Book review: Amrit’s moving debut novel

Story by
Shantha Roberts
May 1, 2021

Keep Moving On is a moving recount of a Sikh-Punjabi immigrant family, written by Brampton rapper Amrit Singh, stage name Noyz. Navigating family history via oral retellings and the ephemera of old passports, photos, and music records, the work focuses largely on the relationship between the author and his father, but also their roles within a larger extended diasporic family, and the broader Sikh community.

Singh deftly switches between his own perspective and that of his father, Satnam, to create an engaging narrative that somehow manages to be an adventure novel, thriller, memoir, and historical epic.

His prose is beautifully layered; imbricated throughout with anecdotes as metaphor.

Two of the most vivid examples involve a rural train accident—a clash between India’s agrarian history and it’s industrial ambitions; and a storied ancestor languishing in a Hong Kong prison during WWII for upholding his religious beliefs—a pattern that unfortunately repeats itself for many of the men featured in the book, up to and including Singh.

The events of his various male relatives’ lives, particularly his father, are gripping and prescient in their retelling—the former micro transforms into the present macro.

Early life in Nawan Pind during the Green Revolution (India’s agricultural industrialization reform period), connects forward to the Farmer’s Protests earlier this year, one of the largest strikes in recorded history. Hardships endured during droughts and monsoons give insight into the life conditions that are to be expected as we face climate change on a worldwide scale.

Migrant routes undertaken through Latin America into the US, or wrangled by coyotes through multiple Central Asian countries in a bid to reach the Mediterranean in search of lucrative work as sailors, reflects migrant flow crises presently being faced on multiple continents. Satnam’s seafaring days offer us a window into the intricacies of the global supply chain (including a reference to a blocked Suez Canal), currently under incredible strain from the COVID pandemic.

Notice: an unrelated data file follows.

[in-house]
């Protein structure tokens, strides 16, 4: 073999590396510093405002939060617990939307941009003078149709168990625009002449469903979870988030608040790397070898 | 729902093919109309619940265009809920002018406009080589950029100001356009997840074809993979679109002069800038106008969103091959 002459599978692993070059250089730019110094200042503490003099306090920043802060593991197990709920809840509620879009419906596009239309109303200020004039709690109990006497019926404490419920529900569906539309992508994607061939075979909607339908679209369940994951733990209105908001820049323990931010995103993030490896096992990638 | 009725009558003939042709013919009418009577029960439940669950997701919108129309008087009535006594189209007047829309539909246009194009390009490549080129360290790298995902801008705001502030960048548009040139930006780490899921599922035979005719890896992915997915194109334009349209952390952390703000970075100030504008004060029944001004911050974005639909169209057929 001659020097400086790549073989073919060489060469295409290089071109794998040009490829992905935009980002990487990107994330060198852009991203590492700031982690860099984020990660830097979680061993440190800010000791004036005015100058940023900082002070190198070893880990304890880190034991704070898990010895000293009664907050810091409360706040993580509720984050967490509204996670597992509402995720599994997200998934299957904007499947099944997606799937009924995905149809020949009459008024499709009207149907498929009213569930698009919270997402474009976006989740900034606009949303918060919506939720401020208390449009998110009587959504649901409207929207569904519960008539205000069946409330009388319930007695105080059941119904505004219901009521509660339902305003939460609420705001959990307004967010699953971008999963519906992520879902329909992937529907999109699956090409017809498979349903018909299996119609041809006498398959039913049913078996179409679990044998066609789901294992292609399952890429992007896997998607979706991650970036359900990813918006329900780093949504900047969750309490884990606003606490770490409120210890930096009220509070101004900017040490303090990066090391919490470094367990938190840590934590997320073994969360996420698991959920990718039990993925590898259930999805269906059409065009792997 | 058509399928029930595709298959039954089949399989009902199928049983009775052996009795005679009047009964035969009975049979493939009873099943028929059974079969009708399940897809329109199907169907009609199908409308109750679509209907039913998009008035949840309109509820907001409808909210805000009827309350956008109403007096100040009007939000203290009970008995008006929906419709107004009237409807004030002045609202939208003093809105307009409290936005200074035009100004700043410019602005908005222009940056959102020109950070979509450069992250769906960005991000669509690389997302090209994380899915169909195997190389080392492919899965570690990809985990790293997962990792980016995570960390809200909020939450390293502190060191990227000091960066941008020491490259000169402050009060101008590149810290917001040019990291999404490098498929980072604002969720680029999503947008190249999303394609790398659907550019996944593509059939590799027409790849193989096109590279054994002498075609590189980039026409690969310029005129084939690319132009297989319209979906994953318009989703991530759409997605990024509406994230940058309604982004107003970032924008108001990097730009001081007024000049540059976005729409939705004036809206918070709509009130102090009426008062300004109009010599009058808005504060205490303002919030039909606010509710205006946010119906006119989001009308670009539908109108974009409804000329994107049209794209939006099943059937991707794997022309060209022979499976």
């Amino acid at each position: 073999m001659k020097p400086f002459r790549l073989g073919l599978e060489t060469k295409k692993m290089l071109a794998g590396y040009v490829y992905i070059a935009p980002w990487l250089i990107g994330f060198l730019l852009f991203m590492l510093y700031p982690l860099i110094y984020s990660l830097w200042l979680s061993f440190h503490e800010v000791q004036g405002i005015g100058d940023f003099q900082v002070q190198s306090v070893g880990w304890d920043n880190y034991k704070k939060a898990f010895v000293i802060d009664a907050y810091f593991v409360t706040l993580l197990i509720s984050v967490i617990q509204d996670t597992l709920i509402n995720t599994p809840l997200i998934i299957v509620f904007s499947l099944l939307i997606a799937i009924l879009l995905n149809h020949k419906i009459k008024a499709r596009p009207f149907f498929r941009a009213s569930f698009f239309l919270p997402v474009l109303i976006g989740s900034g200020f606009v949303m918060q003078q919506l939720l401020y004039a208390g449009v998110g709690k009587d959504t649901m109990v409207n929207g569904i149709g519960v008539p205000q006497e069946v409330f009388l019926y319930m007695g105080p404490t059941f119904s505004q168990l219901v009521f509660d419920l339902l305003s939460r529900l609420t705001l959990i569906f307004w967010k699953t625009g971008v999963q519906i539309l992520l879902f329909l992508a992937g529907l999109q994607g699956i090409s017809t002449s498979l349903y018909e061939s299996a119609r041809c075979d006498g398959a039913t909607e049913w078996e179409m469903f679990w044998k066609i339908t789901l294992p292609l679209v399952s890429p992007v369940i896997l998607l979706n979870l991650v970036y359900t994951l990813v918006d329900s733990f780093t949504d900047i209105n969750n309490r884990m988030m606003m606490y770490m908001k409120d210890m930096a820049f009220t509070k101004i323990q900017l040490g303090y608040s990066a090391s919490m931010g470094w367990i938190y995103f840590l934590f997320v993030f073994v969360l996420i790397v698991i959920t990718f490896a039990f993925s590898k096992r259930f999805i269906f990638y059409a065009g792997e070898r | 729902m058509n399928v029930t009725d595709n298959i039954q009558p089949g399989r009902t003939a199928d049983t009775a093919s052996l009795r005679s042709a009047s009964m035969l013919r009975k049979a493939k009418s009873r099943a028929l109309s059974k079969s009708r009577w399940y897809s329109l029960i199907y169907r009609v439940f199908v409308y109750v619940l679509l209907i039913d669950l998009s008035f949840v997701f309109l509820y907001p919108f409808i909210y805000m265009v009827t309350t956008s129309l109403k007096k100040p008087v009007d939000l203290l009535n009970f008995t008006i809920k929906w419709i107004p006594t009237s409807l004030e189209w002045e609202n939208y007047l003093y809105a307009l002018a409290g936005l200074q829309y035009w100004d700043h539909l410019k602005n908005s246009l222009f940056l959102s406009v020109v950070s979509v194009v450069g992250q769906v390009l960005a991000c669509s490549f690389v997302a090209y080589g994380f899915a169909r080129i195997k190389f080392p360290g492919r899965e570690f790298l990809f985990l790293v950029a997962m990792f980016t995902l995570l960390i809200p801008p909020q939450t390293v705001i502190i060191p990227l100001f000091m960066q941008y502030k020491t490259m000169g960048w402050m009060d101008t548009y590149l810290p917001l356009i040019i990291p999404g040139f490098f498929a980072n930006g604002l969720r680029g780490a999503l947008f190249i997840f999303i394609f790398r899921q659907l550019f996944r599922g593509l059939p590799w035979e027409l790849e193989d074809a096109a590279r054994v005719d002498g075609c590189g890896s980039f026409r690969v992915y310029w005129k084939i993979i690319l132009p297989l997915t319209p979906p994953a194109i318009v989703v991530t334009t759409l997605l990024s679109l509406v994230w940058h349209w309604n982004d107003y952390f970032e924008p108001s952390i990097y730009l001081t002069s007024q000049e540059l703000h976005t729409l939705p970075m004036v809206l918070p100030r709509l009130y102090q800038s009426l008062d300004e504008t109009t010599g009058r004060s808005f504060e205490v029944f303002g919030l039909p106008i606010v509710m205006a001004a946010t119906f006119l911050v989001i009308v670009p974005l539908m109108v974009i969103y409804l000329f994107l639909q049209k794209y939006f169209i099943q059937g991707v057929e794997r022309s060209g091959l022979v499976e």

One of the areas in which the book excels is the author applying his own mental health background (personal and professional) to his relationship with his father.

There’s a scene where the elder Singh is only able to share some of the more intimate details of his life by doing busy work. This interaction- moving in a way that keeps his mind more open via bodily repetition and distraction- while not labelled as such, feels reminiscent of EMDR therapy.

We also get to bear witness to the generational shift; the author struggling to cope mentally and relate these challenges to his family, who find themselves in work, spirituality and art, but in a way that they are unable to share with their children.

While the book is quite rich in scope, there are some observable gaps. There is some interrogation of the role patriarchy plays in Punjabi culture, although the emphasised effects are largely on men, such as the inability to communicate emotionally. This inclusion is important, however the effect on women is notably absent. This is most evident in the passages focused on Singh’s mother’s protracted battle with cancer, that while given a fair amount of coverage in the text, she’s afforded comparatively little interiority. Similar dynamics play out with the grandmother and grandfather.

Singh borrows from Black intellectuals James Baldwin and W.E.B. Dubois, as a way of framing the Sikh-Canadian experience while also referencing this country’s settler-colonial history and national identity as it relates to racialized violence towards Black and Indigenous peoples. However, used in this way, these connections felt to be missed opportunities to explore solidarities and collaboration. This includes the uncritical use of the model minority trope, without recognition of its deployment by the white overculture to tier marginalized communities with Black & Indigenous communities at the bottom.

As a Sikh-Canadian, discussions around land, history and imposed colonial borders in Punjab, should take on a deeper and complicated meaning when we place them alongside the ongoing battles for Indigenous sovereignty in Canada.

With that being said, Keep Moving On remains a vital text towards understanding the Sikh-Canadian experience.

Exposing readers to the world of chain migration, anti-Asian racism, cultural frameworks and beliefs around service and community, as well as the impacts of intergenerational trauma imposed through state violence, and how these communal histories inform present day experiences.

A likely inclusion in future university syllabi, as it sits at the nexus of literature, immigration studies and mental health, Singh has made a compelling entry to the Canadian literary landscape.